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Reef Relief's 25th Annual
Member Meeting
Reef Relief’s 25th Annual Membership Meeting is Monday August 6th at the Pier House Caribbean Spa Room located at One Duval Street in Key West. Please join us this evening as we recognize our accomplishments over the past year and outline this year’s programs. Presentations include Florida Keys National Marine Sanctuary’s management plan revision process and The Nature Conservancy’s Coral Restoration program.

All members are welcome or you can join at the door. Go to to renew online, join by phone at (305) 294-3100, mail your check to Reef Relief, PO Box 430, Key West, Florida 33041-0430, or renew your dues at the annual meeting. Join us this evening as we celebrate our marine environment together as one Reef family united. We hope to see your there!  Free food and a cash bar.

Petition to list 82 Species of Coral as Threatened or Endangered under the Endangered Species Act (ESA)
The communities of South Florida like many others around the globe rely on coral reefs economically and environmentally. They support the majority of the local economy through tourism and the fishing industry.  They protect our shores from storms and provide habitat to a diverse community of interconnected species. The well-established value of coral reefs makes it essential for all possible efforts be undertaken to protect these precious assets. We strongly urge the National Marine Fisheries service to determine that Endangered Species listing of all 82 petitioned species of coral is warranted including the seven species found in the Caribbean; Lamark’s sheet coral (Agaricia lamarcki), Rough cactus coral (Mycetophyllia ferox), Pillar coral (Dendrogyra cylindrus), Elliptical star coral (Dichocenia stokesi), Boulder star coral (Montastraea annularis), Mountainous Star Coral (Montastraea faveolata) and Montastraea coral (Montastraea franksi).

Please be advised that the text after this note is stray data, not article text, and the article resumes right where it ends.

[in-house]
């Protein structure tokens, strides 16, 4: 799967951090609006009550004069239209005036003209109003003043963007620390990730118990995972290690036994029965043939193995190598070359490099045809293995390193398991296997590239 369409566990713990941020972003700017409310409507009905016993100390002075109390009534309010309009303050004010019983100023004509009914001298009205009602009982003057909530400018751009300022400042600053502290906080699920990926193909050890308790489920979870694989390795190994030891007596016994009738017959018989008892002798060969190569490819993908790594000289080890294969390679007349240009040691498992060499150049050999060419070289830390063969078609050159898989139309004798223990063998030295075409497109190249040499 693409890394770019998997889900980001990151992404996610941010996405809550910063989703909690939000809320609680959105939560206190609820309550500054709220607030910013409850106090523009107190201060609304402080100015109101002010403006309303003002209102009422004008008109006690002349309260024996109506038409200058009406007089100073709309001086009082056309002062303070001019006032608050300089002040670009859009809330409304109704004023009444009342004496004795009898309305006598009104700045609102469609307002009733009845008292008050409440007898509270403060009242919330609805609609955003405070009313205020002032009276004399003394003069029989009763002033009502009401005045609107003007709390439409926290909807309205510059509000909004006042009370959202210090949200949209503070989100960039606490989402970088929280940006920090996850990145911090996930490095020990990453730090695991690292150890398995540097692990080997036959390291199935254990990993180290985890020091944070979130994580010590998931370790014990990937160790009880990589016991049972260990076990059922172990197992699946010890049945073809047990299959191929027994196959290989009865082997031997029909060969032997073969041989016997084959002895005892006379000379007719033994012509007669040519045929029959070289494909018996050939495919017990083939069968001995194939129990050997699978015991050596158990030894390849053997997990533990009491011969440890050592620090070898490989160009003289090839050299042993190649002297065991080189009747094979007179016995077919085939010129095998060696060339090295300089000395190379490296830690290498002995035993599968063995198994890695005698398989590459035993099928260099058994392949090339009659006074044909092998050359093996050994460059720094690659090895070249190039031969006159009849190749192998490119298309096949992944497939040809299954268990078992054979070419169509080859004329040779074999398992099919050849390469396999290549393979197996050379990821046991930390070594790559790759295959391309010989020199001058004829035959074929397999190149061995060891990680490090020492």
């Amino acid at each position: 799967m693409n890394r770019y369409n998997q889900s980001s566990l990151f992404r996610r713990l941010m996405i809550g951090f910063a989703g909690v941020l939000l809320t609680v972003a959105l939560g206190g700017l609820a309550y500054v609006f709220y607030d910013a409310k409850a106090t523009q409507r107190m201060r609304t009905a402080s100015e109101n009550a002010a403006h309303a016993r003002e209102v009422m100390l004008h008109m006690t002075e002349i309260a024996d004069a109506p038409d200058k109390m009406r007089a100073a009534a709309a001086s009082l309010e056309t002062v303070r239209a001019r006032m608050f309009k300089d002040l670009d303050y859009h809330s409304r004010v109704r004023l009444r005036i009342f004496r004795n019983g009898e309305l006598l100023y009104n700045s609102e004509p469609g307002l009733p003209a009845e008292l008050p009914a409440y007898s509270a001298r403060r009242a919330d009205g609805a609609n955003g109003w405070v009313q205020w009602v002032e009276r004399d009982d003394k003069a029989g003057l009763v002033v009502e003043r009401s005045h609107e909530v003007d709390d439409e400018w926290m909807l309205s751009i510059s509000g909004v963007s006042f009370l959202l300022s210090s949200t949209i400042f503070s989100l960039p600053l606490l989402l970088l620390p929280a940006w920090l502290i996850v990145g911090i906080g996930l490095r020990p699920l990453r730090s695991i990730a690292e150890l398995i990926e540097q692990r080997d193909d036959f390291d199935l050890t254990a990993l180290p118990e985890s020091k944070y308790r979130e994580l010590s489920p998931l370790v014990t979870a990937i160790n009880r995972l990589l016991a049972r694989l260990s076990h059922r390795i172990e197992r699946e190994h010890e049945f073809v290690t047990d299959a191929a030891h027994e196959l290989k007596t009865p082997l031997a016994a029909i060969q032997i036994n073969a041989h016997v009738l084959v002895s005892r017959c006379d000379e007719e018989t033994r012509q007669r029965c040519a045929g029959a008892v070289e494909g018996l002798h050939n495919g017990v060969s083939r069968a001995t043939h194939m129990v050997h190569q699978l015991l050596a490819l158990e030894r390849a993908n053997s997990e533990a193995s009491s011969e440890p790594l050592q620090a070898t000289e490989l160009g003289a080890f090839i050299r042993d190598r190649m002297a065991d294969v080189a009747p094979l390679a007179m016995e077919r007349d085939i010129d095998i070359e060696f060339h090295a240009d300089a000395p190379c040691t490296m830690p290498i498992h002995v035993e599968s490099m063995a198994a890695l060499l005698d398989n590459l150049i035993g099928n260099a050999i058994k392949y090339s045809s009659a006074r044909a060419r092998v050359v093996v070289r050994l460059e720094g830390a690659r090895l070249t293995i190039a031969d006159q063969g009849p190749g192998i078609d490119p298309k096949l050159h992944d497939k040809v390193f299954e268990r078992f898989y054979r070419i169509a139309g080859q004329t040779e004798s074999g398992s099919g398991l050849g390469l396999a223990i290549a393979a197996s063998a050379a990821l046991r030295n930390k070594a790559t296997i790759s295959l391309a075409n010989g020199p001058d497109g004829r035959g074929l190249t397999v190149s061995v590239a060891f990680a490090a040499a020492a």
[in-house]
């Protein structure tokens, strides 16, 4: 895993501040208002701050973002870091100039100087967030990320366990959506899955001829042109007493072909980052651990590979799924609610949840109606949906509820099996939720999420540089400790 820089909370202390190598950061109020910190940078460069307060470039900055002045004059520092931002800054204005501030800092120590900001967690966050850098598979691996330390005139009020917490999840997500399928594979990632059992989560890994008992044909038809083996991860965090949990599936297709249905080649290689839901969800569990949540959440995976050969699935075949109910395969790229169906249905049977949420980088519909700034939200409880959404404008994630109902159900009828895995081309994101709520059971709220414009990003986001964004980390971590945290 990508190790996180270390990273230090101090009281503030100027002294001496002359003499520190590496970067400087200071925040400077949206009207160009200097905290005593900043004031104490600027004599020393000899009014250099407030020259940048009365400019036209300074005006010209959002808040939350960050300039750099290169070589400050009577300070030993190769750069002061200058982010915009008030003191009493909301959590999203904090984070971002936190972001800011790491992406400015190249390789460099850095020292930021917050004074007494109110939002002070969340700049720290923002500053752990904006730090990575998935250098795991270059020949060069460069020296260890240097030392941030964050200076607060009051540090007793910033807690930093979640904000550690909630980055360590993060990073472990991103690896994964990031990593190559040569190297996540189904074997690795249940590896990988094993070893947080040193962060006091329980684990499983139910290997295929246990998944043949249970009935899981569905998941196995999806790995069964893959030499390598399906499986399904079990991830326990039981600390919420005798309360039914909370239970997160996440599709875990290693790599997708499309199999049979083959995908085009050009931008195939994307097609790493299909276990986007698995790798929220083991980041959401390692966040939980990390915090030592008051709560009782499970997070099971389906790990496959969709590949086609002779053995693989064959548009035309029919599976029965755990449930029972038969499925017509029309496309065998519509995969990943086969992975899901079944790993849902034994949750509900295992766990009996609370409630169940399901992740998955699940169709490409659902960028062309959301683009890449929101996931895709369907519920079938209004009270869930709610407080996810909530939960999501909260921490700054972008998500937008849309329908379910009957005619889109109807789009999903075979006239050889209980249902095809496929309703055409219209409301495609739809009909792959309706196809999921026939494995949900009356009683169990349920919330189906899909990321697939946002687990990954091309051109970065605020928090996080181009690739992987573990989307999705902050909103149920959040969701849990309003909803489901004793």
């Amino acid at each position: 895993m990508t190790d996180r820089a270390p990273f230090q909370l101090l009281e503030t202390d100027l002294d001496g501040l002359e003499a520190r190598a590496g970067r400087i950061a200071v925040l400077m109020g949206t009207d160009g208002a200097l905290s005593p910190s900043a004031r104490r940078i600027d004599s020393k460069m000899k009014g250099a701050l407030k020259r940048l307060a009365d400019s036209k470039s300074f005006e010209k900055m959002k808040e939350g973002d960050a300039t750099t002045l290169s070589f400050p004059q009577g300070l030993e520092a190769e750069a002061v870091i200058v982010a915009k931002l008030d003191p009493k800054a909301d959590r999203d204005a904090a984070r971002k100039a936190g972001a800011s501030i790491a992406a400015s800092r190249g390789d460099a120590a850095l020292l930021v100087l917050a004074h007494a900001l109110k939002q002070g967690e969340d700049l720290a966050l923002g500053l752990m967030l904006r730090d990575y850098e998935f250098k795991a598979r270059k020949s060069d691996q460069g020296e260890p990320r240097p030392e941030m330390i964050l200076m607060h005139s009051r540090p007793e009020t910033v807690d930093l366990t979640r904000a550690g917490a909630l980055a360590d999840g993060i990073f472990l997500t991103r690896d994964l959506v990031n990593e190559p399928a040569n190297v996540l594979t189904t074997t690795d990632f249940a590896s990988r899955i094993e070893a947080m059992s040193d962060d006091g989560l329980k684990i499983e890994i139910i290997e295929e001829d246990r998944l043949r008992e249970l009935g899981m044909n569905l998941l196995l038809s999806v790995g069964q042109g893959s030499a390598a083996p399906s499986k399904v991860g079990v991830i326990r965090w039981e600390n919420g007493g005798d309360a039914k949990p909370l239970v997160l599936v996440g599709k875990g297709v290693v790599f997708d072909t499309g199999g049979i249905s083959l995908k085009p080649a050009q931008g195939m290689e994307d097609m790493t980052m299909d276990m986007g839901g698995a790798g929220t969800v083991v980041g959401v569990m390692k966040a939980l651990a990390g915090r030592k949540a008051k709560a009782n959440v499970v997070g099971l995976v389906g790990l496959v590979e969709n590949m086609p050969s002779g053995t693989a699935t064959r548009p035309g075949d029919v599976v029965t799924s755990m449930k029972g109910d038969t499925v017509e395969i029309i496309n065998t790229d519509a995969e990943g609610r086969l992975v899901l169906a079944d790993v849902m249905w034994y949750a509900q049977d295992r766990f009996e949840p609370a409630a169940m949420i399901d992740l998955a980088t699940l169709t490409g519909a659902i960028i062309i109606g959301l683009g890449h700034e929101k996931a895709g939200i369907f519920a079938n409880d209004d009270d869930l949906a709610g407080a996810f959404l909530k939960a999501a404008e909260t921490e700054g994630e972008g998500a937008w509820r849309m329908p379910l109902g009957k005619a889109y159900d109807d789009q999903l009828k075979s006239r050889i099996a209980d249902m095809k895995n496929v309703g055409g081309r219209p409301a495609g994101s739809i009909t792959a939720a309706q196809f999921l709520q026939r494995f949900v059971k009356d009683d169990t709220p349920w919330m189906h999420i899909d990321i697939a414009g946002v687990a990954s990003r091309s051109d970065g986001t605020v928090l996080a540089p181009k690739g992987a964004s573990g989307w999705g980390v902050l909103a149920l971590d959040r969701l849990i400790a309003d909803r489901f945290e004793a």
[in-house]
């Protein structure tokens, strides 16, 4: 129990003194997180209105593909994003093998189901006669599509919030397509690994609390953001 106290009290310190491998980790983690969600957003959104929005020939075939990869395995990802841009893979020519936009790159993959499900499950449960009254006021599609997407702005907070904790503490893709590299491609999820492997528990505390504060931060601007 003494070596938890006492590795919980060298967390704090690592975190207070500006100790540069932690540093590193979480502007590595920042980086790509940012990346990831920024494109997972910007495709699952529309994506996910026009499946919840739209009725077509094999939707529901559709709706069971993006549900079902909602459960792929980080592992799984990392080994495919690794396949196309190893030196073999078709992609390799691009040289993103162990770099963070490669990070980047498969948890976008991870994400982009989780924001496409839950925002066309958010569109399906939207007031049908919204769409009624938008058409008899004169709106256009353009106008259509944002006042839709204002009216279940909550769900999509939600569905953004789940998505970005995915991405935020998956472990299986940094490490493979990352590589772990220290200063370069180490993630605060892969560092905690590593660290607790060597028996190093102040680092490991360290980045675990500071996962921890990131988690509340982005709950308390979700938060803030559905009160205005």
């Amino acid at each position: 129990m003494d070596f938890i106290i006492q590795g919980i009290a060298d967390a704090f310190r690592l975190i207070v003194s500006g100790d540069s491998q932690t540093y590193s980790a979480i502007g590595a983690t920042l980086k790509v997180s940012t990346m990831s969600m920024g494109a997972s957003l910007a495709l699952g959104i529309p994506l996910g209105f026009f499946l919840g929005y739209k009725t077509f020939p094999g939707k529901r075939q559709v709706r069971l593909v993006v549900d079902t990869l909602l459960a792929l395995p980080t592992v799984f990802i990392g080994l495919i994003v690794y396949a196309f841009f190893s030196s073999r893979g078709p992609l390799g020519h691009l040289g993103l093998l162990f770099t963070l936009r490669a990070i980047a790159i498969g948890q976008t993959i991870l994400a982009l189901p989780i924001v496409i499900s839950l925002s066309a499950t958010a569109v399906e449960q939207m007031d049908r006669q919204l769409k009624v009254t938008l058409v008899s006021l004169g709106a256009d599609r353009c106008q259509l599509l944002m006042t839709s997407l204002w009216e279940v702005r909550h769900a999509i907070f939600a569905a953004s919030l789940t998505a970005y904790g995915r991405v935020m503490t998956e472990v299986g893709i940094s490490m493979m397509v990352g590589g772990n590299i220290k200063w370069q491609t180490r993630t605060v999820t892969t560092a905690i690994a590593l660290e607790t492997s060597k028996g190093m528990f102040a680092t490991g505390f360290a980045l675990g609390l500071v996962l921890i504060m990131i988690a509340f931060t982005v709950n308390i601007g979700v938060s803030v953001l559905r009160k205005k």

Over the last 25 years, our organization has completed extensive photographic and video documentation that has helped scientists report on changes to the coral reef tract, and discover new coral diseases. We have seen first hand the progressive loss of corals and visible damage to the coral reef ecosystem in the Florida Keys and the Caribbean. Since the 1970's it has been evident that corals across the Caribbean are diminishing. 
Coral polyps are sensitive to temperature changes. Increasing temperature extremes have resulted in coral bleaching and mortality. These extreme events are expected to increase from the effects of climate change. Atmospheric levels of CO2 have risen dramatically from 280ppm at the begin of the Industrial revolution to 390ppm in 2007. Increased atmospheric CO2 pollution causes our oceans to become more acidic as the ocean absorbs greater amounts of carbon dioxide. Ocean acidification slows coral growth rates that have already been diminished from water pollution and other stresses. Ocean acidification erodes the coral structure and makes them more vulnerable to storm damage from storms that are expected to become stronger and more frequent. Extensive losses have already occurred across the Caribbean from White plague, White-band, Yellow-band, and Black-band diseases. Increasing global temperatures are anticipated to cause more disease outbreaks. The massive population losses of important reef species such as Long-spined sea urchin (Diadema antillarum), and the Federally Threatened Elkhorn coral (Acropora palmata) and Staghorn coral (Acropora cervicornis) have fundamentally changed the coral reefs of the Caribbean.